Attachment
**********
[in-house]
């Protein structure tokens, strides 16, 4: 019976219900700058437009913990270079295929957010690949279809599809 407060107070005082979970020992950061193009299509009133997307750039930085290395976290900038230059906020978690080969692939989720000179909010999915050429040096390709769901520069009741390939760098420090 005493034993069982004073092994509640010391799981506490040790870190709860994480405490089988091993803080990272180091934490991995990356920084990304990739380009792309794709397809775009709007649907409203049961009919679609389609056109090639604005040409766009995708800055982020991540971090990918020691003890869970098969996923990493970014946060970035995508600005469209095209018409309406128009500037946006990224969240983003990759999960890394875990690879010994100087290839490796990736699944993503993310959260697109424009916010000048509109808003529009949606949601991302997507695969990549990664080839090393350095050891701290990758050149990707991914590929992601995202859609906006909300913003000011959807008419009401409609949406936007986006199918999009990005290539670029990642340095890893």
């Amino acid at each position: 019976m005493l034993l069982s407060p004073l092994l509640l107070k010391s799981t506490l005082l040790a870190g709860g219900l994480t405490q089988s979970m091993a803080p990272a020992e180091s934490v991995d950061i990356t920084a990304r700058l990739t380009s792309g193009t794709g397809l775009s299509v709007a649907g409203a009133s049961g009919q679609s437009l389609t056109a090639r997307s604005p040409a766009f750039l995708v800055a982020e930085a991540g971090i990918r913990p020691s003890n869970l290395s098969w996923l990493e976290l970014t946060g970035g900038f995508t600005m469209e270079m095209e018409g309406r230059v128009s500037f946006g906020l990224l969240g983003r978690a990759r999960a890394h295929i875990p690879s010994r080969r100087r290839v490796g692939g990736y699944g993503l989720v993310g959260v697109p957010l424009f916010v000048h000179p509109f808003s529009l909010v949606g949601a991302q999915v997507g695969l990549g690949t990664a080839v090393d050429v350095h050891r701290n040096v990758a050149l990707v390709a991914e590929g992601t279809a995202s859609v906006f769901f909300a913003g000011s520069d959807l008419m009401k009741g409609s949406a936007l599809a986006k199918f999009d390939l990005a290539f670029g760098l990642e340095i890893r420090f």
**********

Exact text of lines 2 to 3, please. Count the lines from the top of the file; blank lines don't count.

């Protein structure tokens, strides 16, 4: 019976219900700058437009913990270079295929957010690949279809599809 407060107070005082979970020992950061193009299509009133997307750039930085290395976290900038230059906020978690080969692939989720000179909010999915050429040096390709769901520069009741390939760098420090 005493034993069982004073092994509640010391799981506490040790870190709860994480405490089988091993803080990272180091934490991995990356920084990304990739380009792309794709397809775009709007649907409203049961009919679609389609056109090639604005040409766009995708800055982020991540971090990918020691003890869970098969996923990493970014946060970035995508600005469209095209018409309406128009500037946006990224969240983003990759999960890394875990690879010994100087290839490796990736699944993503993310959260697109424009916010000048509109808003529009949606949601991302997507695969990549990664080839090393350095050891701290990758050149990707991914590929992601995202859609906006909300913003000011959807008419009401409609949406936007986006199918999009990005290539670029990642340095890893």
């Amino acid at each position: 019976m005493l034993l069982s407060p004073l092994l509640l107070k010391s799981t506490l005082l040790a870190g709860g219900l994480t405490q089988s979970m091993a803080p990272a020992e180091s934490v991995d950061i990356t920084a990304r700058l990739t380009s792309g193009t794709g397809l775009s299509v709007a649907g409203a009133s049961g009919q679609s437009l389609t056109a090639r997307s604005p040409a766009f750039l995708v800055a982020e930085a991540g971090i990918r913990p020691s003890n869970l290395s098969w996923l990493e976290l970014t946060g970035g900038f995508t600005m469209e270079m095209e018409g309406r230059v128009s500037f946006g906020l990224l969240g983003r978690a990759r999960a890394h295929i875990p690879s010994r080969r100087r290839v490796g692939g990736y699944g993503l989720v993310g959260v697109p957010l424009f916010v000048h000179p509109f808003s529009l909010v949606g949601a991302q999915v997507g695969l990549g690949t990664a080839v090393d050429v350095h050891r701290n040096v990758a050149l990707v390709a991914e590929g992601t279809a995202s859609v906006f769901f909300a913003g000011s520069d959807l008419m009401k009741g409609s949406a936007l599809a986006k199918f999009d390939l990005a290539f670029g760098l990642e340095i890893r420090f």